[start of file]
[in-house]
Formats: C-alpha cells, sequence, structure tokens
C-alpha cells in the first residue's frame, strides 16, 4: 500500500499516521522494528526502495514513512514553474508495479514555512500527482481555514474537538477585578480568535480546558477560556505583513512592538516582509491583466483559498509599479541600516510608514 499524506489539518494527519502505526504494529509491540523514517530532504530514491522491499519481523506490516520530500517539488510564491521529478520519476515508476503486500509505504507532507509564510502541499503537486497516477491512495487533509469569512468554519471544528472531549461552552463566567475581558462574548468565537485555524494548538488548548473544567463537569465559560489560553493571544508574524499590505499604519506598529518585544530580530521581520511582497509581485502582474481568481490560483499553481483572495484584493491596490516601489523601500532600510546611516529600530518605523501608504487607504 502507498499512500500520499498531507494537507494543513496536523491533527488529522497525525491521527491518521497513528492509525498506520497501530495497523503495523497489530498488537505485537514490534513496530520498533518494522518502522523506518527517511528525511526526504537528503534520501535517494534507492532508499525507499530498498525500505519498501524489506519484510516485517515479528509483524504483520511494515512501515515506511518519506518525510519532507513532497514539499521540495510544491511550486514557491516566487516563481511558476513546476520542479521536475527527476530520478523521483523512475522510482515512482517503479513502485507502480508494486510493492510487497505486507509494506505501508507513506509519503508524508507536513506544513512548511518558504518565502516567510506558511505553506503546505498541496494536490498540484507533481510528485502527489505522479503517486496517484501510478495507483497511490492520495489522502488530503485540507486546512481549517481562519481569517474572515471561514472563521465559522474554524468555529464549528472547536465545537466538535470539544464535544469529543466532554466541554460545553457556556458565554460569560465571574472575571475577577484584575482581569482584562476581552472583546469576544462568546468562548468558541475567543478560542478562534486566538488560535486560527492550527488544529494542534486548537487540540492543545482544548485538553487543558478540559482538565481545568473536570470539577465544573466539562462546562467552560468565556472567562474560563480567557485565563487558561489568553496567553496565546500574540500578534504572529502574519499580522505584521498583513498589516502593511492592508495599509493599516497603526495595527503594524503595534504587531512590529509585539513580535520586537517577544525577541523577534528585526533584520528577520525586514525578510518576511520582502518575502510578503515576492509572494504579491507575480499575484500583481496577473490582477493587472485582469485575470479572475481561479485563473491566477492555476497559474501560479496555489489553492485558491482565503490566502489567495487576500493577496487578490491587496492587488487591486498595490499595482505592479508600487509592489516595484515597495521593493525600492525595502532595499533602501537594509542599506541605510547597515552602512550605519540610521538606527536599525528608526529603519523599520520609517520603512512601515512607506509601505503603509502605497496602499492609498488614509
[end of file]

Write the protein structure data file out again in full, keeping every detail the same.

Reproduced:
[in-house]
Formats: C-alpha cells, sequence, structure tokens
C-alpha cells in the first residue's frame, strides 16, 4: 500500500499516521522494528526502495514513512514553474508495479514555512500527482481555514474537538477585578480568535480546558477560556505583513512592538516582509491583466483559498509599479541600516510608514 499524506489539518494527519502505526504494529509491540523514517530532504530514491522491499519481523506490516520530500517539488510564491521529478520519476515508476503486500509505504507532507509564510502541499503537486497516477491512495487533509469569512468554519471544528472531549461552552463566567475581558462574548468565537485555524494548538488548548473544567463537569465559560489560553493571544508574524499590505499604519506598529518585544530580530521581520511582497509581485502582474481568481490560483499553481483572495484584493491596490516601489523601500532600510546611516529600530518605523501608504487607504 502507498499512500500520499498531507494537507494543513496536523491533527488529522497525525491521527491518521497513528492509525498506520497501530495497523503495523497489530498488537505485537514490534513496530520498533518494522518502522523506518527517511528525511526526504537528503534520501535517494534507492532508499525507499530498498525500505519498501524489506519484510516485517515479528509483524504483520511494515512501515515506511518519506518525510519532507513532497514539499521540495510544491511550486514557491516566487516563481511558476513546476520542479521536475527527476530520478523521483523512475522510482515512482517503479513502485507502480508494486510493492510487497505486507509494506505501508507513506509519503508524508507536513506544513512548511518558504518565502516567510506558511505553506503546505498541496494536490498540484507533481510528485502527489505522479503517486496517484501510478495507483497511490492520495489522502488530503485540507486546512481549517481562519481569517474572515471561514472563521465559522474554524468555529464549528472547536465545537466538535470539544464535544469529543466532554466541554460545553457556556458565554460569560465571574472575571475577577484584575482581569482584562476581552472583546469576544462568546468562548468558541475567543478560542478562534486566538488560535486560527492550527488544529494542534486548537487540540492543545482544548485538553487543558478540559482538565481545568473536570470539577465544573466539562462546562467552560468565556472567562474560563480567557485565563487558561489568553496567553496565546500574540500578534504572529502574519499580522505584521498583513498589516502593511492592508495599509493599516497603526495595527503594524503595534504587531512590529509585539513580535520586537517577544525577541523577534528585526533584520528577520525586514525578510518576511520582502518575502510578503515576492509572494504579491507575480499575484500583481496577473490582477493587472485582469485575470479572475481561479485563473491566477492555476497559474501560479496555489489553492485558491482565503490566502489567495487576500493577496487578490491587496492587488487591486498595490499595482505592479508600487509592489516595484515597495521593493525600492525595502532595499533602501537594509542599506541605510547597515552602512550605519540610521538606527536599525528608526529603519523599520520609517520603512512601515512607506509601505503603509502605497496602499492609498488614509